Xuan Hui, Harry Quon, Scott P. Robertson, Zhi Cheng, Joseph A. Moore, Michael R. Bowers, Brandi R. Page, Ana P. Kiess, Minoru Nakatsugawa, Seyoun Park, Junghoon Lee, Todd R. McNutt, Department of Radiation Oncology and Molecular Radiation Sciences, Johns Hopkins University
Purpose: Risk of late normal tissue toxicities such as xerostomia place significant quality of life and economic burdens on surviving patients. Preventing this toxicity remains limited. The aim of this study is to build a robust comprehensive xerostomia risk prediction model as the foundation for a personalized learning health system (LHS) by incorporating a wide range of clinical, demographic, and dosimetric factors contained within our Oncospace™ database to gain insights into reducing this risk.
Methods and Materials: Head and neck cancers patients treated with intensity-modulated-radiotherapy from 2008-2015 were selected. Patient demographic, clinical and dosimetric factors were queried. Parametric and non-parametric analyses were performed to comprehensively examine risk factors predicting for grade ≥ 2 xerostomia at 90-150 days after radiotherapy.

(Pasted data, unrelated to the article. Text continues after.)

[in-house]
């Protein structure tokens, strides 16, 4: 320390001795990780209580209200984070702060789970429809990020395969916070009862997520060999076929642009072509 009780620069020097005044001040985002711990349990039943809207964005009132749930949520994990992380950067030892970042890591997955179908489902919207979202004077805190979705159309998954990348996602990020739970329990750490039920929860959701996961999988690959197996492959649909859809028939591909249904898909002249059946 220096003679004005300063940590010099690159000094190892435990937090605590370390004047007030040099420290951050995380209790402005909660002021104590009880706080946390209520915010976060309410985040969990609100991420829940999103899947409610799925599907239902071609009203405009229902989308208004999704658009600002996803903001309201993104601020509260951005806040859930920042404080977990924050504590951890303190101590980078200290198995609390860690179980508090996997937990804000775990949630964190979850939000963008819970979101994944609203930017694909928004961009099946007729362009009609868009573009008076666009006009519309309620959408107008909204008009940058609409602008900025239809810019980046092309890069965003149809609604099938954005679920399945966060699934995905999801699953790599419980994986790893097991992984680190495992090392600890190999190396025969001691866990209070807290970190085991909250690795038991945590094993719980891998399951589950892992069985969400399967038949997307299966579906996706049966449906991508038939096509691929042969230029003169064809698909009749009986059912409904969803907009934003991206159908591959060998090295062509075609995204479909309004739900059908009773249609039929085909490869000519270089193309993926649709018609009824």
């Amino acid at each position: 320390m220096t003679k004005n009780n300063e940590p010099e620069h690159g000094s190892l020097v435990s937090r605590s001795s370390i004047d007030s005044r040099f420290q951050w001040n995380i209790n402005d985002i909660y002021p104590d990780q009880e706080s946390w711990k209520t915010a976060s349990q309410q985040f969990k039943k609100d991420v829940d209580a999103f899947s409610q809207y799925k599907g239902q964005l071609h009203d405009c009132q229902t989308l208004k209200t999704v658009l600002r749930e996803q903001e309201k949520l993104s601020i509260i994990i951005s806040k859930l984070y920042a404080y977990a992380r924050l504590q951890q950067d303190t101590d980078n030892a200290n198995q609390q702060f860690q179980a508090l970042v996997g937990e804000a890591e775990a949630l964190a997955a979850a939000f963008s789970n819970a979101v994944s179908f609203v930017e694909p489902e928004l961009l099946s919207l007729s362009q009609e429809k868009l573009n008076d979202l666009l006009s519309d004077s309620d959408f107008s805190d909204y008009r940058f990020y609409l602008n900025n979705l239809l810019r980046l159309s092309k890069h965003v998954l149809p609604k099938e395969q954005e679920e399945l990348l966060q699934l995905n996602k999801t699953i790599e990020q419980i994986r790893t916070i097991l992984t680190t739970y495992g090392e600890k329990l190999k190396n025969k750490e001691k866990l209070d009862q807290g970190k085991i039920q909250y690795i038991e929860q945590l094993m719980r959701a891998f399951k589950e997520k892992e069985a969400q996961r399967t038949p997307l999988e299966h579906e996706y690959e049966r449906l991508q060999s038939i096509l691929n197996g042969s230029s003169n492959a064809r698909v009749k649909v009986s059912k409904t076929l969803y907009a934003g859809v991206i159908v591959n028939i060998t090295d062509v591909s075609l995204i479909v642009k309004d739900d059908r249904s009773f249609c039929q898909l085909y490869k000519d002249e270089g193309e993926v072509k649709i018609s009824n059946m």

Results: Risk factors that individually predicted severe xerostomia included chemotherapy, HPV infection, weight loss, submandibular D70, and parotid D95. In univariate analysis, chemotherapy (OR = 2.52, p-value = 0.001), HPV infection (OR = 2.67, p-value < 0.001), over five-kilogram weight loss (OR = 2.58, p-value < 0.001), patients with parotid D95 ≥ 9 Gy (OR = 1.15, p-value < 0.001) and submandibular D70 ≥ 55 Gy (OR = 1.04, p-value < 0.001), had a higher risk for severe xerostomia. In a non-parametric decision tree analysis, parotid D95 ≥ 9 Gy was the dominant classifier node. Conclusions: Our xerostomia risk model identified the influence of several modifiable treatment factors including the significance of the low dose bath to the parotid gland. These observations support the use of this model as a foundation for the development of a personalized xerostomia LHS.